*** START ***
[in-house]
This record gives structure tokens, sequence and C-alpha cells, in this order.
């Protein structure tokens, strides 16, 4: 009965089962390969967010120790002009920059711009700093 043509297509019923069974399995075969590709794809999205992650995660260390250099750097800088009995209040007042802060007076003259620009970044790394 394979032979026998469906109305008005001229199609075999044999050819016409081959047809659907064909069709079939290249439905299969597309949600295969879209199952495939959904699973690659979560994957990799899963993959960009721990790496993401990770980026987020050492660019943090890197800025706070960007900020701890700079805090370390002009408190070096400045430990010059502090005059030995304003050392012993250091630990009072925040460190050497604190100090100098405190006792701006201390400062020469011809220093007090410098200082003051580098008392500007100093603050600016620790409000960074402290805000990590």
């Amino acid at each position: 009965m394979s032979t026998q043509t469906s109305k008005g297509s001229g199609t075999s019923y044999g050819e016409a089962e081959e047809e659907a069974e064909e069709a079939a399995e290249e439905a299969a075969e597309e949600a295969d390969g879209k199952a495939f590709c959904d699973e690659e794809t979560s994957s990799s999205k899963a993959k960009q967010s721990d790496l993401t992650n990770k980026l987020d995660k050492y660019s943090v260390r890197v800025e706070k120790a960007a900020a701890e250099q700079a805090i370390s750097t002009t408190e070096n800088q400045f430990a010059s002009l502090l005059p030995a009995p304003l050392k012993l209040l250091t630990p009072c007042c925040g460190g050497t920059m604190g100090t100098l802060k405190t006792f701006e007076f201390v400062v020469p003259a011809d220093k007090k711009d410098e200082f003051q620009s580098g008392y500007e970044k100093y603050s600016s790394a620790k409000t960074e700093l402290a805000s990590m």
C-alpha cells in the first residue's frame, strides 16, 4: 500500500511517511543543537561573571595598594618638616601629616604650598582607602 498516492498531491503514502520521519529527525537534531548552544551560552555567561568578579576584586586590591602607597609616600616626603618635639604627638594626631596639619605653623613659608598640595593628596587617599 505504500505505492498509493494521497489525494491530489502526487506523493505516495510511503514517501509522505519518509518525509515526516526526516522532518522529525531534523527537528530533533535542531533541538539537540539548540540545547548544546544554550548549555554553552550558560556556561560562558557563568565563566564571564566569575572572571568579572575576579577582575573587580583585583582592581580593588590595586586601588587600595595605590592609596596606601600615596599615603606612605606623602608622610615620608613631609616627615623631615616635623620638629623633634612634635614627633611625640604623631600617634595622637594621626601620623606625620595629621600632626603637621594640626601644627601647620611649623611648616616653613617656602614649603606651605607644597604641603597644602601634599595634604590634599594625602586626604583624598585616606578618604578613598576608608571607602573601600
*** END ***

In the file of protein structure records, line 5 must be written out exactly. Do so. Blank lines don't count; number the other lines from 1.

C-alpha cells in the first residue's frame, strides 16, 4: 500500500511517511543543537561573571595598594618638616601629616604650598582607602 498516492498531491503514502520521519529527525537534531548552544551560552555567561568578579576584586586590591602607597609616600616626603618635639604627638594626631596639619605653623613659608598640595593628596587617599 505504500505505492498509493494521497489525494491530489502526487506523493505516495510511503514517501509522505519518509518525509515526516526526516522532518522529525531534523527537528530533533535542531533541538539537540539548540540545547548544546544554550548549555554553552550558560556556561560562558557563568565563566564571564566569575572572571568579572575576579577582575573587580583585583582592581580593588590595586586601588587600595595605590592609596596606601600615596599615603606612605606623602608622610615620608613631609616627615623631615616635623620638629623633634612634635614627633611625640604623631600617634595622637594621626601620623606625620595629621600632626603637621594640626601644627601647620611649623611648616616653613617656602614649603606651605607644597604641603597644602601634599595634604590634599594625602586626604583624598585616606578618604578613598576608608571607602573601600